What is Holism?

What is Holism?

December 14, 2020 Off By Felso

Analytical truths are based on the relations between ideas (terms). Our understanding of the language is enough for us to understand analytical truths. We don’t have to go and see what’s going on in our experience. On the other hand, when it comes to facts that have a factual content, it is not enough to only understand the language. These types of lines are synthetic. Regardless of what is happening in our sensory experience, we cannot decide whether the statements in question are true or not.

This distinction between analytical and synthetic lines divides the lines into two mutually exclusive groups. So a proposition cannot be both analytical and synthetic. Also, a line is either analytical or synthetic. If a proposition does not express a relation between ideas or a fact, it is meaningless. In this case, all propositions that cannot be included in either group must be regarded as meaningless, including all metaphysical propositions.

Let us now reconsider the two dogmas that Quine spoke about and see more closely how they are mutually related. Let’s take any statement with factual content and call it P. If we move from the logical positivist understanding of meaning, the meaning of the proposition in question will be its method of verification. Suppose we express the propositions about this method of verification with E in the case of a compound proposition. The dogma, which Quine calls empiricism’s second dogma, in this case says that the following proposition is analytically and descriptively correct: P is only E. Because the meaning of P is reduced to E. Now, the P and the E, which contains its meaning, may be verified or falsified based on sense experience. However, no experience is needed to validate the “P if and only E” proposition. Because it is analytical and descriptively correct. Is that so?

Quine questions this. When we look at the P proposition, can we only understand language enable us to analyze it analytically into the E proposition? Quine’s answer to this question is negative. What terms a term is synonymous with, what the definition of a term is cannot be determined without reference to facts. Trying to define analytics in such a language by creating a formal system, leaving aside everyday language, would also be inconclusive. For the rule or rules that will determine which forms of proposition are analytical will have to be decided by us from the outside. In this case, we should be able to decide what is analytical, independent of formal language. This will bring us back to where we started. As a result, it cannot be argued that there are analytical propositions that can only be determined on a semantic basis. Therefore, it is not possible to mention that synthetic propositions can be resolved to propositions that can be verified by direct experience. Both dogmas must be rejected.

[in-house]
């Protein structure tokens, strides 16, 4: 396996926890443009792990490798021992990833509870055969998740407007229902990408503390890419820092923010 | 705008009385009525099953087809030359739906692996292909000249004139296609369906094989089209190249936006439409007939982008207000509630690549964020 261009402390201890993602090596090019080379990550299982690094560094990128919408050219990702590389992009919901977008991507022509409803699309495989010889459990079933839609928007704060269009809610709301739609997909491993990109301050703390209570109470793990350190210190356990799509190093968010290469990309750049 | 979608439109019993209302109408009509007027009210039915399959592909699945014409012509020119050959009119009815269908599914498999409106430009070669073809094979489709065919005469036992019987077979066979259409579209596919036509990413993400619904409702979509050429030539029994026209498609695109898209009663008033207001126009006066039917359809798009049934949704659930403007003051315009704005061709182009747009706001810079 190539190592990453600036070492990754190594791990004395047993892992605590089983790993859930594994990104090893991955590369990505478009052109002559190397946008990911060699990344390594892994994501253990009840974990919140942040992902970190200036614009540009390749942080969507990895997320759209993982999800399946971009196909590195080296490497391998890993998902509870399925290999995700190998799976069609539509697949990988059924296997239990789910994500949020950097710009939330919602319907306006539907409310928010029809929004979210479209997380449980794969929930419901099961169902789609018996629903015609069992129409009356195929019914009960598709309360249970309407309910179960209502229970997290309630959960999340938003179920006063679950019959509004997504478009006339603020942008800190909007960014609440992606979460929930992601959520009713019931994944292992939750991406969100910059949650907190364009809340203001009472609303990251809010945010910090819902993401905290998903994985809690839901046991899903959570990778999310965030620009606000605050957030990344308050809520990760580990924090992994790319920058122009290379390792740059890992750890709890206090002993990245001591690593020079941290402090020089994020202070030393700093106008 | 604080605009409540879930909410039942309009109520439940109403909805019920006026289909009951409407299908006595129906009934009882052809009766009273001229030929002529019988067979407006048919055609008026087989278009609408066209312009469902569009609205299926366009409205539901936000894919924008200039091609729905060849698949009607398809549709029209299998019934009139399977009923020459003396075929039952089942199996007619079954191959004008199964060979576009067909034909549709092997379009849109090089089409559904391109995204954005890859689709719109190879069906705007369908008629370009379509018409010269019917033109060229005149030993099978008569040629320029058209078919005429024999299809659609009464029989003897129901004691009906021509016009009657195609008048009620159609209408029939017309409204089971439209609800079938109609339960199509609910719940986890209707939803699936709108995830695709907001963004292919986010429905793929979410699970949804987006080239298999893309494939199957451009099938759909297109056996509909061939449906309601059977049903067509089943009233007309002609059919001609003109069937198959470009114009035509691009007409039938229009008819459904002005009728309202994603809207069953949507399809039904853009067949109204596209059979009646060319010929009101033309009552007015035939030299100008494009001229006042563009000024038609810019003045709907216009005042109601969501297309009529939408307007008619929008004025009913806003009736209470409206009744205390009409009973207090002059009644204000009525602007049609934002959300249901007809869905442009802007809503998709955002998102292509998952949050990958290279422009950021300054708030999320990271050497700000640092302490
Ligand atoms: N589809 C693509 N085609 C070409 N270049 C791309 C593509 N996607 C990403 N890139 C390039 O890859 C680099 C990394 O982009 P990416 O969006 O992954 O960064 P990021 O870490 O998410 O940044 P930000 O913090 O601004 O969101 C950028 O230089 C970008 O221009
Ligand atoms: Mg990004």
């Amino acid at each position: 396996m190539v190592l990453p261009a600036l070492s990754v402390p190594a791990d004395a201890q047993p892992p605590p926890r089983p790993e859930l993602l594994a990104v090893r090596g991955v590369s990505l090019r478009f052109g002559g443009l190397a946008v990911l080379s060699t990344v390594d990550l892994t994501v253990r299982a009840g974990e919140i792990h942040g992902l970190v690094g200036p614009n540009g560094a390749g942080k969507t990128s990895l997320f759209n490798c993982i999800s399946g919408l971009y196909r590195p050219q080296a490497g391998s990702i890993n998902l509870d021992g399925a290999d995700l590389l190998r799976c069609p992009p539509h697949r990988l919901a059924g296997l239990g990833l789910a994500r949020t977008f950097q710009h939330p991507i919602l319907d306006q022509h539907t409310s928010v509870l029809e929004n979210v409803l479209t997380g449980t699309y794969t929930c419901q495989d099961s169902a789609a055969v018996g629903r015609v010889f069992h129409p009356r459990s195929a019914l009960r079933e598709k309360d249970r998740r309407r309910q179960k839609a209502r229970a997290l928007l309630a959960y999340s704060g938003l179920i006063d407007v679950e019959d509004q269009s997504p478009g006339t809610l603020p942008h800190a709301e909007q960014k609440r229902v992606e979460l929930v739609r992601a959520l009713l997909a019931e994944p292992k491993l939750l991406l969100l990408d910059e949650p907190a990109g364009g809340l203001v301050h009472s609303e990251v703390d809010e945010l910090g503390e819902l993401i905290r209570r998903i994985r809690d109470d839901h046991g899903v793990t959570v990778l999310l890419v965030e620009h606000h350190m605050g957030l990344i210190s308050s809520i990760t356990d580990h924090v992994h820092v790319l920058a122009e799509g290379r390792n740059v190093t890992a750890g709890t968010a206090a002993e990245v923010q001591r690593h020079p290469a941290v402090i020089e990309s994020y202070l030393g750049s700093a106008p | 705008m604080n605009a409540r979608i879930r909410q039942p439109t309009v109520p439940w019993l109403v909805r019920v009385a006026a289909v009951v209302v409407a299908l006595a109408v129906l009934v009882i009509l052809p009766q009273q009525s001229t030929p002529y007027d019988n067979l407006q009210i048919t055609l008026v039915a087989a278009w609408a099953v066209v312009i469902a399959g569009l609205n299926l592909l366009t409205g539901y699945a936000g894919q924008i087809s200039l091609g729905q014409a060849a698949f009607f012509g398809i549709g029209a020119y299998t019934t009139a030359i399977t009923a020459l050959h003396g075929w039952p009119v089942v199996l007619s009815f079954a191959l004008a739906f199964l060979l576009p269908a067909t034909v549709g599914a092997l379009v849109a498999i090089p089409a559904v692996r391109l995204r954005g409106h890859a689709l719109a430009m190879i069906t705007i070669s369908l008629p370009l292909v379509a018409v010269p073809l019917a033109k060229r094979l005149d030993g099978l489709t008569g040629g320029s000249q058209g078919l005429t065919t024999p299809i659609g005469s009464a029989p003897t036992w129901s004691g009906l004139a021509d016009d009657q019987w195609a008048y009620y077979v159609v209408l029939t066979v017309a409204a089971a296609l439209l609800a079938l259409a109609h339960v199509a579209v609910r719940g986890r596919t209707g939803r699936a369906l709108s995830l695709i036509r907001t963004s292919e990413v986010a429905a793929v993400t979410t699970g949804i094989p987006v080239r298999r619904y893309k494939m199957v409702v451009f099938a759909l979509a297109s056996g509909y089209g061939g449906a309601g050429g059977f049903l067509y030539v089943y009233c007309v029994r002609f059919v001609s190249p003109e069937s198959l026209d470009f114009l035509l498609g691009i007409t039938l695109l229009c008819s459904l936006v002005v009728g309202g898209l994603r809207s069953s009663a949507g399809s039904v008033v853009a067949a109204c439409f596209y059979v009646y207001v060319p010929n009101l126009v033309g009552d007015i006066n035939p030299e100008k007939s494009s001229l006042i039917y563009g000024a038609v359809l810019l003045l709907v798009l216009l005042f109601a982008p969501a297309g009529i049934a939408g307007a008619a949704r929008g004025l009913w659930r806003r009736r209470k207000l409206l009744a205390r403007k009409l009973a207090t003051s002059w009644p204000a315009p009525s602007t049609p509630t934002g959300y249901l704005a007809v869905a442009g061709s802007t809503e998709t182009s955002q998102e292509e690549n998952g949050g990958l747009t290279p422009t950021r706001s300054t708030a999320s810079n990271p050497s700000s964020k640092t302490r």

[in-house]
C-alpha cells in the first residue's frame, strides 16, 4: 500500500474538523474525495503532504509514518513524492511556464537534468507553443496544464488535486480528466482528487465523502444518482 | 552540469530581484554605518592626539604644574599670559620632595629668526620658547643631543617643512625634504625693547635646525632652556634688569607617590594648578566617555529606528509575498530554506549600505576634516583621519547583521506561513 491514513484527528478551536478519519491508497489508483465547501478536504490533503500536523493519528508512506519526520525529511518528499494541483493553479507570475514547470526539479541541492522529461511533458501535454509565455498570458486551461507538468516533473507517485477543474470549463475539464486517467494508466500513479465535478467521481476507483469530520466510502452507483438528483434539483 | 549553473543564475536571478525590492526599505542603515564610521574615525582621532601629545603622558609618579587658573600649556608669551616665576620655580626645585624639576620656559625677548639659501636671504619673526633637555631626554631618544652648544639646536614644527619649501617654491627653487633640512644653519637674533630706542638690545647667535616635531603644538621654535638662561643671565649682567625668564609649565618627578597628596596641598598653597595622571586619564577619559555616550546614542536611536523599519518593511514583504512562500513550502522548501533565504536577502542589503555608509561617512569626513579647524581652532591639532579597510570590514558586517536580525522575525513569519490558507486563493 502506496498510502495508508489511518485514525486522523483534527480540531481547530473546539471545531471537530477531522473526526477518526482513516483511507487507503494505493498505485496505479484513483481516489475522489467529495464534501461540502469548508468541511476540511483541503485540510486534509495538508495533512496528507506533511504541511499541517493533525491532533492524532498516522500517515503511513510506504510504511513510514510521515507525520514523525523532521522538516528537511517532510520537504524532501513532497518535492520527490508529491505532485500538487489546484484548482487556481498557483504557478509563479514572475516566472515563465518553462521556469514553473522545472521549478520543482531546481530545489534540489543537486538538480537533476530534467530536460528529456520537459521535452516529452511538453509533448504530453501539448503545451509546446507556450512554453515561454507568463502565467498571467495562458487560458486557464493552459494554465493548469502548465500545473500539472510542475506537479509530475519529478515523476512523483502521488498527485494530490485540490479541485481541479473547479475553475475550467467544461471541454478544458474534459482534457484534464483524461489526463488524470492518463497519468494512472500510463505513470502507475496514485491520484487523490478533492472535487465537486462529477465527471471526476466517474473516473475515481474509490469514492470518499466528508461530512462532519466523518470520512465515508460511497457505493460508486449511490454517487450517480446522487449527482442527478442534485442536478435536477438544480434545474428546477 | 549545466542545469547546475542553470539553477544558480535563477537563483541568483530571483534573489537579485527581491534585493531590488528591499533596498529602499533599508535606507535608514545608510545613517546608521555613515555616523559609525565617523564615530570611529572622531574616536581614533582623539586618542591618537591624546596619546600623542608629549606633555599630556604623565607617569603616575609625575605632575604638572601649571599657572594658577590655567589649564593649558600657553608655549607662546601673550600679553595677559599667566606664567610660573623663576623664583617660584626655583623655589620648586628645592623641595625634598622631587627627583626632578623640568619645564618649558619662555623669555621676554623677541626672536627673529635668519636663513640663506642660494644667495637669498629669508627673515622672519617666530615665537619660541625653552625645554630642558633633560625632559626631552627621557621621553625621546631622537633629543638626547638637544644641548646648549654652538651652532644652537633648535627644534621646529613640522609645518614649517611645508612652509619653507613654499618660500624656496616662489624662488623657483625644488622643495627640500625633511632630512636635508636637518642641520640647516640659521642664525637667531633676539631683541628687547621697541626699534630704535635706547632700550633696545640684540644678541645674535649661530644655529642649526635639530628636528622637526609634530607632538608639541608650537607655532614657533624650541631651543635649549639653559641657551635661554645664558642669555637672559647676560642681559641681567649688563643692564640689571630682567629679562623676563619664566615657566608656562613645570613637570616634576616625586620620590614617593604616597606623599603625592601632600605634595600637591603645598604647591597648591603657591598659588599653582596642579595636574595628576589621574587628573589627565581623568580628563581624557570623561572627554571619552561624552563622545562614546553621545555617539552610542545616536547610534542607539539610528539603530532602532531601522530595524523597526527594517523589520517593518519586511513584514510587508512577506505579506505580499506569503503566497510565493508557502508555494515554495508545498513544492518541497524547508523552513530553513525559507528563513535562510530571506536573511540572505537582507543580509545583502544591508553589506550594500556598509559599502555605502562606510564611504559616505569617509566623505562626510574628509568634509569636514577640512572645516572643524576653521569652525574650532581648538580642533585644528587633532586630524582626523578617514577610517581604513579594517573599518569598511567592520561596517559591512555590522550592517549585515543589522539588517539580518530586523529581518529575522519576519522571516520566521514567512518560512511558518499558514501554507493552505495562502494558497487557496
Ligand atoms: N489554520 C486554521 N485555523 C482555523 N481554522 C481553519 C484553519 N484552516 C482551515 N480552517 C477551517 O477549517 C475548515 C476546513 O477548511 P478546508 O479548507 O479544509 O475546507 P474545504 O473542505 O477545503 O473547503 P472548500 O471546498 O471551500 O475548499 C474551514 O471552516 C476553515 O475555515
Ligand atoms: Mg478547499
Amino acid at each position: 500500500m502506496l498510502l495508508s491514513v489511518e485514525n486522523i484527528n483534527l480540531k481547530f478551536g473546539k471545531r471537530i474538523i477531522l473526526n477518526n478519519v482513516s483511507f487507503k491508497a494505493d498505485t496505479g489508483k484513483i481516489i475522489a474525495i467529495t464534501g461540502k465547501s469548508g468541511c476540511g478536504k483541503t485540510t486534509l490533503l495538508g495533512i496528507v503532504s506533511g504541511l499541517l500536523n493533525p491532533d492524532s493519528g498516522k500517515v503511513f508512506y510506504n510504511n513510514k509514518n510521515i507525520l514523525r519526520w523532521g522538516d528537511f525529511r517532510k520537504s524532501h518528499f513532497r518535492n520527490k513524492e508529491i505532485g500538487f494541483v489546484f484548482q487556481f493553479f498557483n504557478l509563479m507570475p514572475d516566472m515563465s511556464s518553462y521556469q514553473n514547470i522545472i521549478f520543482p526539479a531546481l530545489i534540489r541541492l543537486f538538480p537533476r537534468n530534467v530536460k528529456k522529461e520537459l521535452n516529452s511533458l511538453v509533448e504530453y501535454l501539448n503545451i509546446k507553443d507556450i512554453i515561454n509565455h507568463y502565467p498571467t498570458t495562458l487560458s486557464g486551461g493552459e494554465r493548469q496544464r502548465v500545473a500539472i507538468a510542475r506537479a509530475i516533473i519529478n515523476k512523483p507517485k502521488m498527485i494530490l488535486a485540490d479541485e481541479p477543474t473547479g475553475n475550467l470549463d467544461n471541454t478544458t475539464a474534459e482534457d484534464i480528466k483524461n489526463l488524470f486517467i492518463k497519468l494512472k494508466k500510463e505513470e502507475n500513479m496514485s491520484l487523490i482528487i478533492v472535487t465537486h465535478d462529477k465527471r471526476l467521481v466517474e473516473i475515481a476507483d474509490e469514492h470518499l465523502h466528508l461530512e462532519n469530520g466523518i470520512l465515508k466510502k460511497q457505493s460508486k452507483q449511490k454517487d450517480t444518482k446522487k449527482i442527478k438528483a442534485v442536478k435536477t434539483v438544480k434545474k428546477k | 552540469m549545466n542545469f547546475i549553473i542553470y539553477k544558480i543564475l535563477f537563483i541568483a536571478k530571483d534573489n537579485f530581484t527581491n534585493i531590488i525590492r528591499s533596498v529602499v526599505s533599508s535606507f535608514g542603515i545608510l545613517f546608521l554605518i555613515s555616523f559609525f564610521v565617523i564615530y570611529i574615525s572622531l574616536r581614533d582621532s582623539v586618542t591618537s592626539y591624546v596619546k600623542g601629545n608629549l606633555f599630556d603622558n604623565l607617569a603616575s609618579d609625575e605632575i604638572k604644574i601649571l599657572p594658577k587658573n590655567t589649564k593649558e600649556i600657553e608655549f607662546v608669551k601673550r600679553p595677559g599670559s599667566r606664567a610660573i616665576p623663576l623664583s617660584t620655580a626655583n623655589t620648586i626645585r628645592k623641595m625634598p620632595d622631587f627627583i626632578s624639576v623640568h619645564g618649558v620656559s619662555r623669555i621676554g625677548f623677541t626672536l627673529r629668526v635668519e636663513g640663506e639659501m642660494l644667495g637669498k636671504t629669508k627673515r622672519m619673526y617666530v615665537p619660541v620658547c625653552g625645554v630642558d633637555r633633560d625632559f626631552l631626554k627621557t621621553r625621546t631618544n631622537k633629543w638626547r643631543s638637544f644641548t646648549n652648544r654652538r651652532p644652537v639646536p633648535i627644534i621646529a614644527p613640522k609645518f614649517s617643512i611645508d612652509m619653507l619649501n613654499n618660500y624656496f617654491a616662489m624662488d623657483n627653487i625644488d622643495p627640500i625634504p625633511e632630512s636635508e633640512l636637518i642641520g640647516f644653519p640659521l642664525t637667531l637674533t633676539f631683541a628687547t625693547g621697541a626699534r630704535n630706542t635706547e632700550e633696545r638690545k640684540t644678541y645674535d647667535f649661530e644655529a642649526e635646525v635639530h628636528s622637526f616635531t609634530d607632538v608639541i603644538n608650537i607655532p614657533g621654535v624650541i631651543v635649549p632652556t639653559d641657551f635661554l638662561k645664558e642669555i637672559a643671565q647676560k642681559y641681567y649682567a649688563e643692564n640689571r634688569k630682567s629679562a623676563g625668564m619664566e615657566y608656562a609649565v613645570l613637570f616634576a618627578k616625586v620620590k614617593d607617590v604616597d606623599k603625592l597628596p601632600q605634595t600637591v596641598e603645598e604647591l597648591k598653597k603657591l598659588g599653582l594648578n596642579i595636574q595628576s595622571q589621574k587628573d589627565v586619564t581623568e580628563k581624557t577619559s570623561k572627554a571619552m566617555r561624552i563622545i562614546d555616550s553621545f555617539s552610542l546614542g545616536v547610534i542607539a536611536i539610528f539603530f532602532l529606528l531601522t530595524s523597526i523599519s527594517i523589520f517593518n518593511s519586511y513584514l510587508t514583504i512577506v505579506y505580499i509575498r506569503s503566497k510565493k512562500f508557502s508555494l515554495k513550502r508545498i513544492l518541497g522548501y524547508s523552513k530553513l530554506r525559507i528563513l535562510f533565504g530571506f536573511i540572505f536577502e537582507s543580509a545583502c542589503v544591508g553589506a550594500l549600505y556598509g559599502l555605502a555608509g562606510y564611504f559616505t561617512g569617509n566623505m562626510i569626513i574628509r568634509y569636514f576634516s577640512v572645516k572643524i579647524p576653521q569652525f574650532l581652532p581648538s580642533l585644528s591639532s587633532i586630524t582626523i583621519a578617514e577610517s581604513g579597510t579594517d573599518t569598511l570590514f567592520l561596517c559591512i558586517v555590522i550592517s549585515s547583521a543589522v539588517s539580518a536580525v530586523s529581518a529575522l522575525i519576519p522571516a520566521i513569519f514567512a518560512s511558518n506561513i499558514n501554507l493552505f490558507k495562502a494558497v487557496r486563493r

Quine thinks our knowledge is based on sensory experience. Just because he rejects empiricism, therefore, does not mean that sense experience is not essential for knowledge. What Quine opposes is the atomic determination of the meanings of propositions. For comparison with sensory experience, individual propositions remain a small unit. According to Quine, only the whole of science can be confronted with experience. Let’s try to understand why this happens.

At this point, Quine’s approach is supported by the underdetermination arguments of the French physicist and philosopher Duhem. Let’s consider the problem with an example. Let’s say we are given a compound that we do not know what is in some content. Let us be asked to determine which elements this substance contains by doing some experiments. We can design some experiments. For example, we can look at whether another reacts with a compound we know (assumed we know), how much heat is released in this reaction, whether there are color changes. We can say that if the temperature in the reaction goes up to this degree and the color of the mixture turns to this, this compound is this. However, we make use of existing physics and chemistry theories in making this assumption. We don’t just go with that. We also assume the theories on which the experimental tools we use are based. For example, in relation to the functioning of the thermometer, expansion, thermodynamics etc. We make use of the arguments of many theories. Therefore, “If the following results are obtained at the end of the test, the relevant compound is this.” When we say, we are testing not just one assumption, but the assumptions of very different theories, and gradually all scientific theories. If the desired temperature and color change occurs at the end of the test, we will judge that our initial assumption is correct. But in doing so, we assume that all other assumptions are correct. If there is no temperature and color change that we want, we cannot easily decide which or which of all the theoretical propositions we initially assumed were actually falsified.

Inside a logical structure